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Black Redstart Query (1 Viewer)


Senior Moment
I've just had five-minute's-worth of a new garden tick: a female/immature Black Redstart. At least, I'm 99% sure that's what it was, but it didn't half look odd. The trouble was that the bird was brown - a shade paler than the brown variant female/imm in the Collins field guide. If it was a Black Redstart it was certainly the palest and brownest I have ever seen. Am I going doolally? Have I cocked it up?


Whole body including head very uniform brown (colour of pale, wet mud). No contrast in the ear coverts. However, on close inspection, underparts from chin to vent just a mere fraction paler than head and mantle, though not enough to cause any contrast. No hint of orange on the underparts at all. Overall impression was of smokey brown, not smokey grey (in fact, no obvious grey tones at all). The only feature that stood out on the body was a thin white eye-ring.

Remiges and wing coverts darker brown, with very thin whitish tertial fringes which produced a noticeable, though faint, wing flash.

Tail and lower back orange, except for dark central feathers.

Legs dark (dark grey?)

Bill black.

Behaviour: Chat-like watch and pounce; also flycatching with warbler-like agility. Sometimes shivered tail; also bobbed body when standing horizontally.

Edit: The painting in the Collins guide of the female Güldenstädt's Redstart actually gives a very good impession of the colour and plumage pattern of the bird I've just seen. However, the bird didn't strike me as dumpy or big enough to be this species. (Unfortunately!)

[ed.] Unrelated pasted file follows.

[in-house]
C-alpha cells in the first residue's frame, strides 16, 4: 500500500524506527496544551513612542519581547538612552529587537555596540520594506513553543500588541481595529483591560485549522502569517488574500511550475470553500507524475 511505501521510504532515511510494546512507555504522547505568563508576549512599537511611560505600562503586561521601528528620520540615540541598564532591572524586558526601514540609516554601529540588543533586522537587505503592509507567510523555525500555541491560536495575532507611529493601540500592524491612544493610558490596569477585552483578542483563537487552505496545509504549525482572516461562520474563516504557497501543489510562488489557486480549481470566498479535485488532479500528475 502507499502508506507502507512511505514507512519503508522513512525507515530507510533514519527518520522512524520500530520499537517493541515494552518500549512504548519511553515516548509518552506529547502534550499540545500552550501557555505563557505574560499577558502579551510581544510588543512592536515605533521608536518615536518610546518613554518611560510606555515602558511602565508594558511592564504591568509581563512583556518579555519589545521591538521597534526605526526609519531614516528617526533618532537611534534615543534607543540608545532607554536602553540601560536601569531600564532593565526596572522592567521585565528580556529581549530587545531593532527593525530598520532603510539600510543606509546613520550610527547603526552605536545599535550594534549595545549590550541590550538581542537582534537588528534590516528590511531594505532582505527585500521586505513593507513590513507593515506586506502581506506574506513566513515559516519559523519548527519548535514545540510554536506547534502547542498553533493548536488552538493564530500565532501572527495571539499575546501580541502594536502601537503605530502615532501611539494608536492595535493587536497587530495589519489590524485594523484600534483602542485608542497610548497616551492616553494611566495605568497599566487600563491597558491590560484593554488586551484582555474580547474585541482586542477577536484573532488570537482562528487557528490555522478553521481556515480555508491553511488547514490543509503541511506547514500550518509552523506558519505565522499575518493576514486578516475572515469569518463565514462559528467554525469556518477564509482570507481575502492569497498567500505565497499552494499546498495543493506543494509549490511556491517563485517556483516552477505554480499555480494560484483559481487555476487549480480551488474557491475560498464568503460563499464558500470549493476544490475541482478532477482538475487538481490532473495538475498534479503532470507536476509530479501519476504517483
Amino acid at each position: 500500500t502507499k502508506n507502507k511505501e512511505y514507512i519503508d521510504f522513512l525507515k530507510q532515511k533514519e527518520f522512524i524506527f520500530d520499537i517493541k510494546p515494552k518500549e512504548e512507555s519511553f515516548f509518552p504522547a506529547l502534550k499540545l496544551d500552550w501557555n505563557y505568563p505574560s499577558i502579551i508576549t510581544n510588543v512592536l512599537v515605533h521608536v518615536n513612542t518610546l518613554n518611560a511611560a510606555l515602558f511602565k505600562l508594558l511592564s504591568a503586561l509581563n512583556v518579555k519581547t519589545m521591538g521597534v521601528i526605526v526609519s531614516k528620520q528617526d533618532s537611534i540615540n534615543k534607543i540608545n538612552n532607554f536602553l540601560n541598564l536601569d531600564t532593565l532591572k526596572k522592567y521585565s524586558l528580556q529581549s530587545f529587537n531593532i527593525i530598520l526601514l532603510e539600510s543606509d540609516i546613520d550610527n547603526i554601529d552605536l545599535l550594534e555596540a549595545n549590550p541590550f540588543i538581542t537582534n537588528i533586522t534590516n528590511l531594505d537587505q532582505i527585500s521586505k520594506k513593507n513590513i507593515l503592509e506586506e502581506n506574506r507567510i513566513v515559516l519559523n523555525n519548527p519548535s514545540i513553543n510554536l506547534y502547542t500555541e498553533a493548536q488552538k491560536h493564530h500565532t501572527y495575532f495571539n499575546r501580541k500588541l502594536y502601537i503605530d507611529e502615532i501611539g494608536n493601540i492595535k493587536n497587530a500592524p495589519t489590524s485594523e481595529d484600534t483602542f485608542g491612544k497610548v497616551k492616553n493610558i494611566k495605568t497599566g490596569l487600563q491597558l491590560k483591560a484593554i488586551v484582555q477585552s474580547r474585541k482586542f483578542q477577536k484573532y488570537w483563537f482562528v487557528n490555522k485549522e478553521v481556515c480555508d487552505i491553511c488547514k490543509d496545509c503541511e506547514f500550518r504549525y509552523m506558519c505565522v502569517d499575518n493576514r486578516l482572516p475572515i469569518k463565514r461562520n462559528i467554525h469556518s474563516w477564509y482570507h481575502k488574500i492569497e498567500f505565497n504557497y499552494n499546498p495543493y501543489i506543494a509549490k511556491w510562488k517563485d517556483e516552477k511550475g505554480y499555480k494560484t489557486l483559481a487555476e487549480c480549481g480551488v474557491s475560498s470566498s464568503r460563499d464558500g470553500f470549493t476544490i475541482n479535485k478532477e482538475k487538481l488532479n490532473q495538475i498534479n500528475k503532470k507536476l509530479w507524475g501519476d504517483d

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Hello Jason

No you are not doolally whatever theat quaint expression means. The bird you describe sounds as if is a Balck redstart but could the light have made the bird appear coloured differntly?

Don't know what else it could have been?


Senior Moment
Thanks, retrobirder. No, I'm absolutely certain about the colours. It's dull and overcast here at the moment, but the light is good - excellent for viewing subtle plumage tones - and the bird was reasonably close (ranges of about 20-40ft).


Well-known member
Hi Jason,

It sounds fine to me, I have had a lot of them passing through the garden the last few weeks and the do seem to vary quite a bit.



Senior Moment
It's come back. Funny how quickly the memory begins to play tricks, isn't it? Close views now show it to be a bit greyer than the impression I gave above - much closer to the grey bits in Joern's bird. At any distance, though, the grey just disappears and it looks brown.

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